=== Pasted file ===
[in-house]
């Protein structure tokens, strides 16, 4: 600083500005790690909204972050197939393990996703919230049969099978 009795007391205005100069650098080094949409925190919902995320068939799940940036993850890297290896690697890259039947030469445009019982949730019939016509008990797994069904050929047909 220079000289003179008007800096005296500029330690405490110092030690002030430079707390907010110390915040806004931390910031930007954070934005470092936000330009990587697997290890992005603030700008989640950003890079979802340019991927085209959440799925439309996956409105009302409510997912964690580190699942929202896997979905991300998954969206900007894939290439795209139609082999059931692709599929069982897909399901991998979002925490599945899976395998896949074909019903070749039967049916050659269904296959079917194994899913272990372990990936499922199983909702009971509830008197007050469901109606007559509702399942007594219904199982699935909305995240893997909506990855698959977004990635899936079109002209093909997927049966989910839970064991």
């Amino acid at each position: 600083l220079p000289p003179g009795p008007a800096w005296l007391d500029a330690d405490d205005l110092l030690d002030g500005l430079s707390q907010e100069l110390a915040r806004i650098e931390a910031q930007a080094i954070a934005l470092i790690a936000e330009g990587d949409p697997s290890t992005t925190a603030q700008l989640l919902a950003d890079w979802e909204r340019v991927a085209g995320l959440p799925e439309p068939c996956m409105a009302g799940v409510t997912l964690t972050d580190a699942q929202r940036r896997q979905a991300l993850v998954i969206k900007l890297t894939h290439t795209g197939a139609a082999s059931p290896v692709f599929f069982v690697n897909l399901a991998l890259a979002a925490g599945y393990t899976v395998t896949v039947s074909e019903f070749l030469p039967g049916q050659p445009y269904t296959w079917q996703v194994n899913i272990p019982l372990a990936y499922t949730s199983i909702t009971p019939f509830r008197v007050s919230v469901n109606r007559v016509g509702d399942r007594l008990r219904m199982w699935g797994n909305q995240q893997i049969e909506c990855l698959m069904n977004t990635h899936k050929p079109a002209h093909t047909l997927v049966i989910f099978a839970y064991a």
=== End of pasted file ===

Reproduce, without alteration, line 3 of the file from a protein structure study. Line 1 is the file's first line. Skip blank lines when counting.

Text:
């Amino acid at each position: 600083l220079p000289p003179g009795p008007a800096w005296l007391d500029a330690d405490d205005l110092l030690d002030g500005l430079s707390q907010e100069l110390a915040r806004i650098e931390a910031q930007a080094i954070a934005l470092i790690a936000e330009g990587d949409p697997s290890t992005t925190a603030q700008l989640l919902a950003d890079w979802e909204r340019v991927a085209g995320l959440p799925e439309p068939c996956m409105a009302g799940v409510t997912l964690t972050d580190a699942q929202r940036r896997q979905a991300l993850v998954i969206k900007l890297t894939h290439t795209g197939a139609a082999s059931p290896v692709f599929f069982v690697n897909l399901a991998l890259a979002a925490g599945y393990t899976v395998t896949v039947s074909e019903f070749l030469p039967g049916q050659p445009y269904t296959w079917q996703v194994n899913i272990p019982l372990a990936y499922t949730s199983i909702t009971p019939f509830r008197v007050s919230v469901n109606r007559v016509g509702d399942r007594l008990r219904m199982w699935g797994n909305q995240q893997i049969e909506c990855l698959m069904n977004t990635h899936k050929p079109a002209h093909t047909l997927v049966i989910f099978a839970y064991a």